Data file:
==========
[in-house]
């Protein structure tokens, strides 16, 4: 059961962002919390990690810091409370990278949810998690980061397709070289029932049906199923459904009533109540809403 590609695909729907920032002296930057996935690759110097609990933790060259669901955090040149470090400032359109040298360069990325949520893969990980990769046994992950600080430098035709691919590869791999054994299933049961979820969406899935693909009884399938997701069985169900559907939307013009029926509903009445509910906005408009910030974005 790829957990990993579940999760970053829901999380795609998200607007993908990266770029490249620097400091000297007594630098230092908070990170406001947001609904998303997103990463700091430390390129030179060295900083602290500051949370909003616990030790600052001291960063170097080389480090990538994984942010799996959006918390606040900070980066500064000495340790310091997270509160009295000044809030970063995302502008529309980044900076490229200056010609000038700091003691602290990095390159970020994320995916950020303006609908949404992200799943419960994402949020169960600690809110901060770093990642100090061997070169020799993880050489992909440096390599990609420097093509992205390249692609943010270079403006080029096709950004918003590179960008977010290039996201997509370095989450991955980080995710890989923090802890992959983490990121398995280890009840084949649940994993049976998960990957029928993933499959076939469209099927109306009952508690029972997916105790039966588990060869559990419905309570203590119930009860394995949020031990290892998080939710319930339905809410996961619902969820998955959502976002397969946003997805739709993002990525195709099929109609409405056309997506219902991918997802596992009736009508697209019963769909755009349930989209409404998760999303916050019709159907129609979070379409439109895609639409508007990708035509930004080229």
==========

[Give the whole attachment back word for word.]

[in-house]
């Protein structure tokens, strides 16, 4: 059961962002919390990690810091409370990278949810998690980061397709070289029932049906199923459904009533109540809403 590609695909729907920032002296930057996935690759110097609990933790060259669901955090040149470090400032359109040298360069990325949520893969990980990769046994992950600080430098035709691919590869791999054994299933049961979820969406899935693909009884399938997701069985169900559907939307013009029926509903009445509910906005408009910030974005 790829957990990993579940999760970053829901999380795609998200607007993908990266770029490249620097400091000297007594630098230092908070990170406001947001609904998303997103990463700091430390390129030179060295900083602290500051949370909003616990030790600052001291960063170097080389480090990538994984942010799996959006918390606040900070980066500064000495340790310091997270509160009295000044809030970063995302502008529309980044900076490229200056010609000038700091003691602290990095390159970020994320995916950020303006609908949404992200799943419960994402949020169960600690809110901060770093990642100090061997070169020799993880050489992909440096390599990609420097093509992205390249692609943010270079403006080029096709950004918003590179960008977010290039996201997509370095989450991955980080995710890989923090802890992959983490990121398995280890009840084949649940994993049976998960990957029928993933499959076939469209099927109306009952508690029972997916105790039966588990060869559990419905309570203590119930009860394995949020031990290892998080939710319930339905809410996961619902969820998955959502976002397969946003997805739709993002990525195709099929109609409405056309997506219902991918997802596992009736009508697209019963769909755009349930989209409404998760999303916050019709159907129609979070379409439109895609639409508007990708035509930004080229």